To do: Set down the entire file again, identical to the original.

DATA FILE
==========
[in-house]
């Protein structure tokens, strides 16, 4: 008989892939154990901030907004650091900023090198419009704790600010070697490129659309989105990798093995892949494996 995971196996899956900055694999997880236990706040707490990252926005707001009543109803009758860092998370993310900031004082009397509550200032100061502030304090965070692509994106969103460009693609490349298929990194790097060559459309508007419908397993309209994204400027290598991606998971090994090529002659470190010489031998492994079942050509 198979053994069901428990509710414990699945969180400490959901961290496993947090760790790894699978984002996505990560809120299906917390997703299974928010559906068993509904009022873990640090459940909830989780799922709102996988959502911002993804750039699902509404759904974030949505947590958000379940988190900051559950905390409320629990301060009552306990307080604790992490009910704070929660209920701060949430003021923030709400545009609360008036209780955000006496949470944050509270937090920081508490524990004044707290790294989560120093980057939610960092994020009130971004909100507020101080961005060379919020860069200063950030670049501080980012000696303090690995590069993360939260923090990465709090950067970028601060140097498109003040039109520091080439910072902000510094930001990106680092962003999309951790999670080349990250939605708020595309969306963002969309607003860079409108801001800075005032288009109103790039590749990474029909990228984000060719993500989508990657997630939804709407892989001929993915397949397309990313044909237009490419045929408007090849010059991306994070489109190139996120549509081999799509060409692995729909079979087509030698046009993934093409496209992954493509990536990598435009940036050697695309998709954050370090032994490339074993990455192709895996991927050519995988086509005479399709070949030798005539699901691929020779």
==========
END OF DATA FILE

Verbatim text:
[in-house]
């Protein structure tokens, strides 16, 4: 008989892939154990901030907004650091900023090198419009704790600010070697490129659309989105990798093995892949494996 995971196996899956900055694999997880236990706040707490990252926005707001009543109803009758860092998370993310900031004082009397509550200032100061502030304090965070692509994106969103460009693609490349298929990194790097060559459309508007419908397993309209994204400027290598991606998971090994090529002659470190010489031998492994079942050509 198979053994069901428990509710414990699945969180400490959901961290496993947090760790790894699978984002996505990560809120299906917390997703299974928010559906068993509904009022873990640090459940909830989780799922709102996988959502911002993804750039699902509404759904974030949505947590958000379940988190900051559950905390409320629990301060009552306990307080604790992490009910704070929660209920701060949430003021923030709400545009609360008036209780955000006496949470944050509270937090920081508490524990004044707290790294989560120093980057939610960092994020009130971004909100507020101080961005060379919020860069200063950030670049501080980012000696303090690995590069993360939260923090990465709090950067970028601060140097498109003040039109520091080439910072902000510094930001990106680092962003999309951790999670080349990250939605708020595309969306963002969309607003860079409108801001800075005032288009109103790039590749990474029909990228984000060719993500989508990657997630939804709407892989001929993915397949397309990313044909237009490419045929408007090849010059991306994070489109190139996120549509081999799509060409692995729909079979087509030698046009993934093409496209992954493509990536990598435009940036050697695309998709954050370090032994490339074993990455192709895996991927050519995988086509005479399709070949030798005539699901691929020779």